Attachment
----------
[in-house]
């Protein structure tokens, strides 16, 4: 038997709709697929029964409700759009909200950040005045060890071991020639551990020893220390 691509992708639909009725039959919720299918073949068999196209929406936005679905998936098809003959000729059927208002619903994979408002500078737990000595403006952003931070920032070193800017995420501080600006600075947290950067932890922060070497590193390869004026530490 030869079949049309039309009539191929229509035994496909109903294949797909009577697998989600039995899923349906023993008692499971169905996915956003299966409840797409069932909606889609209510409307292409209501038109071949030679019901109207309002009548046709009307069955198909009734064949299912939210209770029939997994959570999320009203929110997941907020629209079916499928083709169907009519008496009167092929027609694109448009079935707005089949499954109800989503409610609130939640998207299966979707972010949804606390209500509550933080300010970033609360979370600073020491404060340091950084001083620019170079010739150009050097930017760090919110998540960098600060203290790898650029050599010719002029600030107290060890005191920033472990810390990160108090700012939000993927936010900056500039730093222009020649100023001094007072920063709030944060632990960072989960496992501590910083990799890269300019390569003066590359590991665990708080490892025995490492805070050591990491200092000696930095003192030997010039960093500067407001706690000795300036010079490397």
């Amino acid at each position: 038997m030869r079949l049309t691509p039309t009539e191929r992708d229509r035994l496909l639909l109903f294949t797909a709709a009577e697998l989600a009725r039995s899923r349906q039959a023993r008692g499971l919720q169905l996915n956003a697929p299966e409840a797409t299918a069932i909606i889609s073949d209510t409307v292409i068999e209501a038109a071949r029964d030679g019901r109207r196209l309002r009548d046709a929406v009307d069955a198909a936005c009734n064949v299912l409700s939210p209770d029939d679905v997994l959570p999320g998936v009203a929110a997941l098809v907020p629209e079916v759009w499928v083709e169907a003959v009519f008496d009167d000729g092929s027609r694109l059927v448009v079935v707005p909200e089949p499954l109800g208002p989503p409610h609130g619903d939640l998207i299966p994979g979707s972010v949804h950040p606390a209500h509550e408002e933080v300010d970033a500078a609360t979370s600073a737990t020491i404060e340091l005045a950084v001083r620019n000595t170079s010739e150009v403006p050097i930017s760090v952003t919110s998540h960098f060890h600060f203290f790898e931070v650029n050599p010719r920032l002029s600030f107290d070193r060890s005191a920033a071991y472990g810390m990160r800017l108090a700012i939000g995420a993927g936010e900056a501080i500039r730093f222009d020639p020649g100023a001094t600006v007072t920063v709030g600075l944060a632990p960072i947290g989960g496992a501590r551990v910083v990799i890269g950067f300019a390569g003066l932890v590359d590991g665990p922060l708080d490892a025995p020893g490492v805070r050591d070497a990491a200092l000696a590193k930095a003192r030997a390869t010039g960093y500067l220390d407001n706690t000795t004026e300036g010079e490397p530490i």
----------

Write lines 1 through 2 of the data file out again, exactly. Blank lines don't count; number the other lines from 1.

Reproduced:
[in-house]
């Protein structure tokens, strides 16, 4: 038997709709697929029964409700759009909200950040005045060890071991020639551990020893220390 691509992708639909009725039959919720299918073949068999196209929406936005679905998936098809003959000729059927208002619903994979408002500078737990000595403006952003931070920032070193800017995420501080600006600075947290950067932890922060070497590193390869004026530490 030869079949049309039309009539191929229509035994496909109903294949797909009577697998989600039995899923349906023993008692499971169905996915956003299966409840797409069932909606889609209510409307292409209501038109071949030679019901109207309002009548046709009307069955198909009734064949299912939210209770029939997994959570999320009203929110997941907020629209079916499928083709169907009519008496009167092929027609694109448009079935707005089949499954109800989503409610609130939640998207299966979707972010949804606390209500509550933080300010970033609360979370600073020491404060340091950084001083620019170079010739150009050097930017760090919110998540960098600060203290790898650029050599010719002029600030107290060890005191920033472990810390990160108090700012939000993927936010900056500039730093222009020649100023001094007072920063709030944060632990960072989960496992501590910083990799890269300019390569003066590359590991665990708080490892025995490492805070050591990491200092000696930095003192030997010039960093500067407001706690000795300036010079490397």